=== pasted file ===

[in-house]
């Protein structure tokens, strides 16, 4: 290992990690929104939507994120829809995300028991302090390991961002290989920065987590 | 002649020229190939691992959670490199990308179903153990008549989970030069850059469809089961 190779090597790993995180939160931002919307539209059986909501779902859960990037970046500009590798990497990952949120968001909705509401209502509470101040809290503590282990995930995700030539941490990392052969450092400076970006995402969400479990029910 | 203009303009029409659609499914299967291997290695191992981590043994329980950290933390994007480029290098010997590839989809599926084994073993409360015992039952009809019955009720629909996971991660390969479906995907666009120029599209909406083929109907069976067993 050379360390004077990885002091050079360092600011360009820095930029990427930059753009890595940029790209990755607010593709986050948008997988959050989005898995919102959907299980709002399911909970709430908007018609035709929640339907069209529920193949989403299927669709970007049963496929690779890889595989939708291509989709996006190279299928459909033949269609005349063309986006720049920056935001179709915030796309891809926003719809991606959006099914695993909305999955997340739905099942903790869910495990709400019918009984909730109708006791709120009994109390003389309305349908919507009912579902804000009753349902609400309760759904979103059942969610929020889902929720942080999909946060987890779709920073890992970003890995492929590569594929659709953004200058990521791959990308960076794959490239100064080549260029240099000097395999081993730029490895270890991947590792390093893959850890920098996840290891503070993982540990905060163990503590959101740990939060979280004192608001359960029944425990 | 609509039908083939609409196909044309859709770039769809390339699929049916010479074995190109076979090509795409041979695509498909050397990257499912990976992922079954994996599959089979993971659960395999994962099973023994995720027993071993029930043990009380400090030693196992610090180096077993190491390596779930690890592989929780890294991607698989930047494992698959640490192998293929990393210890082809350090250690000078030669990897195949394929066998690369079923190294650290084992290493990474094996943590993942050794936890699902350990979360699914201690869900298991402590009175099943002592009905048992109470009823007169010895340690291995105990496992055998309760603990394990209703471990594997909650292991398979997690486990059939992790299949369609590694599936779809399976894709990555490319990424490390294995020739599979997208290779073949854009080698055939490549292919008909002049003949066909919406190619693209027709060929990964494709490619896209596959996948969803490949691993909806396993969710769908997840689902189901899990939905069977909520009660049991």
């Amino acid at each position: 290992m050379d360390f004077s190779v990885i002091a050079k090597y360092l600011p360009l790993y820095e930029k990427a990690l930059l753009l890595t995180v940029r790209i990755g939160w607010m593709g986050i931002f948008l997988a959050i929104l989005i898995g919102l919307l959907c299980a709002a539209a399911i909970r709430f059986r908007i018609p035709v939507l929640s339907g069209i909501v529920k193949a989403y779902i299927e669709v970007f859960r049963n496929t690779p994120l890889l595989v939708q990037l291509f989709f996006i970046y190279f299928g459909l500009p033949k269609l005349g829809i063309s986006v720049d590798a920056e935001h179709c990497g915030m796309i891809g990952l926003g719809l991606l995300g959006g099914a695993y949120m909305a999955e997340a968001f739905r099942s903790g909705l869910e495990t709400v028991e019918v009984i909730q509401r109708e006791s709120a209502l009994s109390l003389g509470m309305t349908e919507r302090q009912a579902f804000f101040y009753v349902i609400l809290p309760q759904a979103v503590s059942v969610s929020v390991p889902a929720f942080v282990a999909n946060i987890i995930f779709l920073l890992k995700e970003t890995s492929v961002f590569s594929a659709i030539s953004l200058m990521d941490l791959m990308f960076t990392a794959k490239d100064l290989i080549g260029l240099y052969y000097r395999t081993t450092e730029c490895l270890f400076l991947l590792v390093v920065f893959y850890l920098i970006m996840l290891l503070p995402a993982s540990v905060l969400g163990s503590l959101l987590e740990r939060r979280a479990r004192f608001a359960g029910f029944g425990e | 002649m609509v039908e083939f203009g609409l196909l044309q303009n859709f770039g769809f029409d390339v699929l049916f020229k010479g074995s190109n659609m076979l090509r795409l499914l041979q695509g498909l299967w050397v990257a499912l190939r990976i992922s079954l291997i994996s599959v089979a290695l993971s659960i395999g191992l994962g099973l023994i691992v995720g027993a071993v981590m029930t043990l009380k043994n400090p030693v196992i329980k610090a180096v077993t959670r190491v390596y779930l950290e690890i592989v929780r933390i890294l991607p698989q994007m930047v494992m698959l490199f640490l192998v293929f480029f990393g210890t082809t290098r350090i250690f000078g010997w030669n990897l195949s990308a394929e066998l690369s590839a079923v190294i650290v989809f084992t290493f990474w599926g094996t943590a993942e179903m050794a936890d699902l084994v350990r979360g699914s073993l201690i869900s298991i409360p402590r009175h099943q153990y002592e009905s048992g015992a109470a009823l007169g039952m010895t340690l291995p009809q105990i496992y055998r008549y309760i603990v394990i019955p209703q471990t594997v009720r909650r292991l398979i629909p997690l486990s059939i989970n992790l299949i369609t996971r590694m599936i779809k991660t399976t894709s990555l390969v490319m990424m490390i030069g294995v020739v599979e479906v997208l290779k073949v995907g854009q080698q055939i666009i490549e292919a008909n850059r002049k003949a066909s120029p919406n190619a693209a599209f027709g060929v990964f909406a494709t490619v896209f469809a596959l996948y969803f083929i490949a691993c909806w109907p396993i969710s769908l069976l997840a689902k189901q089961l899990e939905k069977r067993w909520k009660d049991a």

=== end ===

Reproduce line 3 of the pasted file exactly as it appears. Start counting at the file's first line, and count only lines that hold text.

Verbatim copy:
């Amino acid at each position: 290992m050379d360390f004077s190779v990885i002091a050079k090597y360092l600011p360009l790993y820095e930029k990427a990690l930059l753009l890595t995180v940029r790209i990755g939160w607010m593709g986050i931002f948008l997988a959050i929104l989005i898995g919102l919307l959907c299980a709002a539209a399911i909970r709430f059986r908007i018609p035709v939507l929640s339907g069209i909501v529920k193949a989403y779902i299927e669709v970007f859960r049963n496929t690779p994120l890889l595989v939708q990037l291509f989709f996006i970046y190279f299928g459909l500009p033949k269609l005349g829809i063309s986006v720049d590798a920056e935001h179709c990497g915030m796309i891809g990952l926003g719809l991606l995300g959006g099914a695993y949120m909305a999955e997340a968001f739905r099942s903790g909705l869910e495990t709400v028991e019918v009984i909730q509401r109708e006791s709120a209502l009994s109390l003389g509470m309305t349908e919507r302090q009912a579902f804000f101040y009753v349902i609400l809290p309760q759904a979103v503590s059942v969610s929020v390991p889902a929720f942080v282990a999909n946060i987890i995930f779709l920073l890992k995700e970003t890995s492929v961002f590569s594929a659709i030539s953004l200058m990521d941490l791959m990308f960076t990392a794959k490239d100064l290989i080549g260029l240099y052969y000097r395999t081993t450092e730029c490895l270890f400076l991947l590792v390093v920065f893959y850890l920098i970006m996840l290891l503070p995402a993982s540990v905060l969400g163990s503590l959101l987590e740990r939060r979280a479990r004192f608001a359960g029910f029944g425990e | 002649m609509v039908e083939f203009g609409l196909l044309q303009n859709f770039g769809f029409d390339v699929l049916f020229k010479g074995s190109n659609m076979l090509r795409l499914l041979q695509g498909l299967w050397v990257a499912l190939r990976i992922s079954l291997i994996s599959v089979a290695l993971s659960i395999g191992l994962g099973l023994i691992v995720g027993a071993v981590m029930t043990l009380k043994n400090p030693v196992i329980k610090a180096v077993t959670r190491v390596y779930l950290e690890i592989v929780r933390i890294l991607p698989q994007m930047v494992m698959l490199f640490l192998v293929f480029f990393g210890t082809t290098r350090i250690f000078g010997w030669n990897l195949s990308a394929e066998l690369s590839a079923v190294i650290v989809f084992t290493f990474w599926g094996t943590a993942e179903m050794a936890d699902l084994v350990r979360g699914s073993l201690i869900s298991i409360p402590r009175h099943q153990y002592e009905s048992g015992a109470a009823l007169g039952m010895t340690l291995p009809q105990i496992y055998r008549y309760i603990v394990i019955p209703q471990t594997v009720r909650r292991l398979i629909p997690l486990s059939i989970n992790l299949i369609t996971r590694m599936i779809k991660t399976t894709s990555l390969v490319m990424m490390i030069g294995v020739v599979e479906v997208l290779k073949v995907g854009q080698q055939i666009i490549e292919a008909n850059r002049k003949a066909s120029p919406n190619a693209a599209f027709g060929v990964f909406a494709t490619v896209f469809a596959l996948y969803f083929i490949a691993c909806w109907p396993i969710s769908l069976l997840a689902k189901q089961l899990e939905k069977r067993w909520k009660d049991a």